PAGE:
WINDOWS ON MY WORLD – Marilyn Armstrong

FOWC with Fandango — Windows On My World

My big windows on the world all need cleaning. the ones in the back are easy because you can stand on the deck and just wash them, but the ones in front of the house are two stories up. The ground in front of them is soft and muddy from the constant rain and someone stole our two-story ladder. Eventually, they will become sunglasses … or I’ll have to hire someone to clean them. Not this year, though. Or next. Too many other things need doing.

I am in the middle of a mental muddle.

I have a big collection (not, fortunately, as big as it used to be!) of antique Asian art and hundreds of dolls from the 1930s through 1970s, all in pretty good shape. Some are still rather new, tags and all.

No one wants the pottery, which is heartbreaking. To me, these are pieces of the past. I hold one of these pieces and I can see the world in which they were born. I wonder how many hundreds — thousands? — of people have held them and in how many homes they were things of beauty. But unless I can find homes for them, these irreplaceable pieces will disappear from the world forever.

When you get to my age and the age of my friends, no one is collecting. Everyone is trying to find homes for things because we are suddenly sharply aware that we aren’t going to live forever and those pieces of porcelain aren’t going to live forever on the mantel or the shelves or cabinets. The idea of all of these things going to some big dumpster makes me a little bit sick.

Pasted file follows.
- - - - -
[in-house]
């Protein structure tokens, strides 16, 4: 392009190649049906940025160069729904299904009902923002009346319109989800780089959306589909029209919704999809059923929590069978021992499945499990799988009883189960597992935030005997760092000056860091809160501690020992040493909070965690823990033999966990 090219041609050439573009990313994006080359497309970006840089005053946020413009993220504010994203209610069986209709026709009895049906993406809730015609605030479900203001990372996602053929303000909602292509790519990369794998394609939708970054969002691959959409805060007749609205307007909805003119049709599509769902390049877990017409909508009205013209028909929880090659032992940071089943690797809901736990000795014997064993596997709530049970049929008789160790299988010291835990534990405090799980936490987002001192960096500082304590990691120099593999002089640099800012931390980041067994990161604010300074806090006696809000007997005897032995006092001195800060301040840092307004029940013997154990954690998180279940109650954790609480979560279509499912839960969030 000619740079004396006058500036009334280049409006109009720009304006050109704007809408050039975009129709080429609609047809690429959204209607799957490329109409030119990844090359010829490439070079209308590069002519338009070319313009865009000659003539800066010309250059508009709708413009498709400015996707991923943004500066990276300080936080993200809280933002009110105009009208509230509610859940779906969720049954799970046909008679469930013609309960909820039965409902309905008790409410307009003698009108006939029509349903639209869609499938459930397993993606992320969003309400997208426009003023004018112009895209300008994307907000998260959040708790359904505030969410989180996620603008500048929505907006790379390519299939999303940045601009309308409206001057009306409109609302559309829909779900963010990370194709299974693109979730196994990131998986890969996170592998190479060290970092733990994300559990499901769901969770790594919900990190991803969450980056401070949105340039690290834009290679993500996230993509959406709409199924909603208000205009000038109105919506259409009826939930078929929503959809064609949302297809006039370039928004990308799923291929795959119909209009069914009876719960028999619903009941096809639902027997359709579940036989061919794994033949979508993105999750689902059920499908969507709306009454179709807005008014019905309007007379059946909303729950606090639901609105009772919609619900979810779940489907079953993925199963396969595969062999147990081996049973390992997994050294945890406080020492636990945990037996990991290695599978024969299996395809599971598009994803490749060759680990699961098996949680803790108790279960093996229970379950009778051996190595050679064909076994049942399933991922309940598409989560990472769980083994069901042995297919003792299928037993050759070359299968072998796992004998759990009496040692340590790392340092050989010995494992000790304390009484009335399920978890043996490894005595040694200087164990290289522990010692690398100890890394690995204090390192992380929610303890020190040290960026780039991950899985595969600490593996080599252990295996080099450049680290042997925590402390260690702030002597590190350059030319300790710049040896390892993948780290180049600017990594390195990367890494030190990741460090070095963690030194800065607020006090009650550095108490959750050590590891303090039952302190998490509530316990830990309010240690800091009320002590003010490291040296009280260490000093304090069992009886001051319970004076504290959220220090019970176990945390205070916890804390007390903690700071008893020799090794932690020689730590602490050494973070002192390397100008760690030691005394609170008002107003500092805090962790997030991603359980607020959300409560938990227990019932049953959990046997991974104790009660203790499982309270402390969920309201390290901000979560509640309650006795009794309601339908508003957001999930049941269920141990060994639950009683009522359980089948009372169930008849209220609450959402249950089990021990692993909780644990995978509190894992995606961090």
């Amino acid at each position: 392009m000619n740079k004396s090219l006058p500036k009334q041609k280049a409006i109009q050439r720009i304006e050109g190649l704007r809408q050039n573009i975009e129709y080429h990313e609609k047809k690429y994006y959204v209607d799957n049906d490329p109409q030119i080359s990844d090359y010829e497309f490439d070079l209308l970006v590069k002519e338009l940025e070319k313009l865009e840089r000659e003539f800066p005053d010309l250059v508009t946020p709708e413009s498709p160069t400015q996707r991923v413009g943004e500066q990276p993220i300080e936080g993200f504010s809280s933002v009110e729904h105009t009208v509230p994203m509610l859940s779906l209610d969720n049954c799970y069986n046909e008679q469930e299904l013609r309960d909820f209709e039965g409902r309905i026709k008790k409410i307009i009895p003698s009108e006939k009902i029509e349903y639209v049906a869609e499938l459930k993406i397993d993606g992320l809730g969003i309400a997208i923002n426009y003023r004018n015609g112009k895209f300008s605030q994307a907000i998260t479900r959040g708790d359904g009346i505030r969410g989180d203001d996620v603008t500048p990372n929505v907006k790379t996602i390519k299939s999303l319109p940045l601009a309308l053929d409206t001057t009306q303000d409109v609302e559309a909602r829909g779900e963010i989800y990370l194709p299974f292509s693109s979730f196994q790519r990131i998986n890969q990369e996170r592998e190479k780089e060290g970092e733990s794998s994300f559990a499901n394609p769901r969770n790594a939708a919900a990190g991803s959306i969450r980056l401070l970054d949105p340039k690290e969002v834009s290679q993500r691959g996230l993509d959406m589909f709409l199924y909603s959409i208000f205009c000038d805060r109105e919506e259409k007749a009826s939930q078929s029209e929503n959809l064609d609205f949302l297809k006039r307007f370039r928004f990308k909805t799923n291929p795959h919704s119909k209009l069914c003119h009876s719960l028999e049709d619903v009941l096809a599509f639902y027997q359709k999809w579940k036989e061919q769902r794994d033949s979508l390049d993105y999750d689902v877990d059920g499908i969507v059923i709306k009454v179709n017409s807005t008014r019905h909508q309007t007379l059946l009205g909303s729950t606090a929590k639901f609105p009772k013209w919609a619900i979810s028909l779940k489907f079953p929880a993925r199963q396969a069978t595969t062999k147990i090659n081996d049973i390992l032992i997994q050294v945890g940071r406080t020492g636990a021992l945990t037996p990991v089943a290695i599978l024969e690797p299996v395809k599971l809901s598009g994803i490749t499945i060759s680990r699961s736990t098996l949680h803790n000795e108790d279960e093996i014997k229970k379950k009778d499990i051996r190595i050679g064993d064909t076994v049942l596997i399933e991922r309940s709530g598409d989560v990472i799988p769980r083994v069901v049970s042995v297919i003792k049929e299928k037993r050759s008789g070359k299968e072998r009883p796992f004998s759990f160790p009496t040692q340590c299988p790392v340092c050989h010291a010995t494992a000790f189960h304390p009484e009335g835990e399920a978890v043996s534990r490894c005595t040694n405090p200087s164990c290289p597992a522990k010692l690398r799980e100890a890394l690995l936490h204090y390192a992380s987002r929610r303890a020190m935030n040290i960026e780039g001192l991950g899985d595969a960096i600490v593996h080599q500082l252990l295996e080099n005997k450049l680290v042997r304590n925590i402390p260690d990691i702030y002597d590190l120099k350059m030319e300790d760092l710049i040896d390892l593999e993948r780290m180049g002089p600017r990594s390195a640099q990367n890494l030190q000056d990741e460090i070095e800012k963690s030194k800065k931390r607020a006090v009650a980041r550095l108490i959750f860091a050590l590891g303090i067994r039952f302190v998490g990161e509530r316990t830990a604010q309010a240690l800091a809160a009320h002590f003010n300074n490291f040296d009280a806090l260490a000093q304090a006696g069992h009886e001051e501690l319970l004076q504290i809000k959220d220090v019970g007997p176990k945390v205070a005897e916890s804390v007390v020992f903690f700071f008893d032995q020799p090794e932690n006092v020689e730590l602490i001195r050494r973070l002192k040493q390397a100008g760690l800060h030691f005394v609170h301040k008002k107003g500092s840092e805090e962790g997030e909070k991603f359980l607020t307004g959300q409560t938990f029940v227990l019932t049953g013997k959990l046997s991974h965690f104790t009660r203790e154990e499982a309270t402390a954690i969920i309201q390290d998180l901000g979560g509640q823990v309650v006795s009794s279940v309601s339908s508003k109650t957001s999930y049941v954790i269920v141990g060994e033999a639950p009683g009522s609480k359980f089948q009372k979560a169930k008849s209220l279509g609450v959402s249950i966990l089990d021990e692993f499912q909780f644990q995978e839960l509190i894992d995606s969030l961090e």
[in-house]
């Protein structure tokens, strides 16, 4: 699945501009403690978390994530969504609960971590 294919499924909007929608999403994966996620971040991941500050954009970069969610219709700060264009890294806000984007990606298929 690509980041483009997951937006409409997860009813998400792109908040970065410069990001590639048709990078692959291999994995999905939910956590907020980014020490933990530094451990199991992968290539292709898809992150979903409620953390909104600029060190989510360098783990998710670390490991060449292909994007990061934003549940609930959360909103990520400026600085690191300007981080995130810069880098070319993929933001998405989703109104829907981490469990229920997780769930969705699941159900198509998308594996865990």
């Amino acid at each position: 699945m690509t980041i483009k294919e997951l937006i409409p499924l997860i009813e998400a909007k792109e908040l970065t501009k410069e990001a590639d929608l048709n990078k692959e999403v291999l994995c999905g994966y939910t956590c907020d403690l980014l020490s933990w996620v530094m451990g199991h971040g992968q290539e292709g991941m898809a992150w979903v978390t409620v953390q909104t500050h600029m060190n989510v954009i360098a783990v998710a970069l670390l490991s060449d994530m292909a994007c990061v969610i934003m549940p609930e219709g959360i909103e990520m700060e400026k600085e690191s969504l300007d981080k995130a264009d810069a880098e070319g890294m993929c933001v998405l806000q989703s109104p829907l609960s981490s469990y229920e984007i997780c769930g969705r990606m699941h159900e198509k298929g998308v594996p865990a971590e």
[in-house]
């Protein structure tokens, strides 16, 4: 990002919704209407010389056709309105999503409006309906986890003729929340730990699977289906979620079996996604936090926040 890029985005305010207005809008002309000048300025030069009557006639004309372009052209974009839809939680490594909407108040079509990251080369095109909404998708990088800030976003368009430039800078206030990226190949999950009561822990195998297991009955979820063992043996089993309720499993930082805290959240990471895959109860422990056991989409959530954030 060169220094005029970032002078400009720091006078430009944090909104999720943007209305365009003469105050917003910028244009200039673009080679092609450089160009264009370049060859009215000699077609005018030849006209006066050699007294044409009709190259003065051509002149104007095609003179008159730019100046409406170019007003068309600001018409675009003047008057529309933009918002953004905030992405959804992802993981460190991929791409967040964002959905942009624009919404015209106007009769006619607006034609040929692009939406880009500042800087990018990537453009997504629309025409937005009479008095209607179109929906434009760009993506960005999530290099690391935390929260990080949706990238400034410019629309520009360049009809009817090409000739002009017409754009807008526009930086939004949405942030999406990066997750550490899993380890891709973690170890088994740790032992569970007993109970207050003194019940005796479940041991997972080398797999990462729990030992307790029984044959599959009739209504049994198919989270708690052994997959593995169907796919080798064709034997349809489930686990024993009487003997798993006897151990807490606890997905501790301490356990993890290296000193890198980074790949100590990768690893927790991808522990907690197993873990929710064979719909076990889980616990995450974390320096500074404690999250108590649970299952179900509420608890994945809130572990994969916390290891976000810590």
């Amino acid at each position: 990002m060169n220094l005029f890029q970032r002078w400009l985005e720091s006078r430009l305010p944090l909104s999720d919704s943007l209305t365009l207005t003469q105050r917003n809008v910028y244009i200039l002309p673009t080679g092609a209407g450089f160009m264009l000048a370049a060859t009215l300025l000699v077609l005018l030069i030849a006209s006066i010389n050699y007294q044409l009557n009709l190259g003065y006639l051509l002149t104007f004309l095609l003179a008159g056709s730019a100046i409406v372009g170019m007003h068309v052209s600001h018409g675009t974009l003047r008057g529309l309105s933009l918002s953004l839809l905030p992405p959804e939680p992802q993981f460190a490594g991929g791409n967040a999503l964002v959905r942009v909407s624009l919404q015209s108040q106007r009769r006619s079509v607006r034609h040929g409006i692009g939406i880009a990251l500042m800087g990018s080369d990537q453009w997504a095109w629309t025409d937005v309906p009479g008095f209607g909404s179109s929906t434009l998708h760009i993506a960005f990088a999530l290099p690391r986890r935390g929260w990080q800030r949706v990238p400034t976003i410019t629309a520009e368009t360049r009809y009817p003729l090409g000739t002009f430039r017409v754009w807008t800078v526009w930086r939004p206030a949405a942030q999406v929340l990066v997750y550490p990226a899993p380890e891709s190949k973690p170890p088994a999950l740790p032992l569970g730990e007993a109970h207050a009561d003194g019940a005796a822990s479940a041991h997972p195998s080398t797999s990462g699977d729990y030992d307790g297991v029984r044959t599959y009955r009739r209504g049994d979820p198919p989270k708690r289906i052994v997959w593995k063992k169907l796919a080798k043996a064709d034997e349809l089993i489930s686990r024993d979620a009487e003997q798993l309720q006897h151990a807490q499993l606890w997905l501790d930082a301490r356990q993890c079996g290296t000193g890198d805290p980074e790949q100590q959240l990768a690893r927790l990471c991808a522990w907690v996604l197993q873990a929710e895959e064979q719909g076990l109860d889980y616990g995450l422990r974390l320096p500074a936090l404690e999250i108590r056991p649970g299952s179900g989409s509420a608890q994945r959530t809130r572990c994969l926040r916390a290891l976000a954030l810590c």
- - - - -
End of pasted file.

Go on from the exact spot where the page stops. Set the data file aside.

Seriously: if you know someone who wants them, free, no strings, please let me know. I’ve run out of local places with room for them and my friends are my age and don’t want more of anything.

Does is really matter if the world has one more Han pot or Tang horse? I don’t know.

What about all the dolls of youth. Toys represent the world in which we live more than anything except maybe books. They show how we viewed children, especially girls and their roles in the world. I would love to know they will survive!

DOWNSIZING YOUR LIFE – BY ELLIN CURLEY

One of my friends, Rachel, is trying to get her 94-year-old mother, Blanche, to clean out the house she’s lived in for 45 years. She’ll be moving from a big house in Long Island, NY to a small apartment in an independent living facility in Portland, OR. That’s where Rachel, Rachel’s two daughters, and Rachel’s brand-new granddaughter live.

Blanche is a ‘collector’ to put it charitably. She doesn’t like to part with anything. She has literally hundreds of paintings, many by her late husband, on the walls and floors of every room as well as in storage in her large basement. She has almost as many photos and photomontages and old holiday cards crowded onto every wall and piled on every flat surface in the house. Then there are the piles of books and papers literally everywhere. Rachel found a file cabinet with tax returns from the 1960s.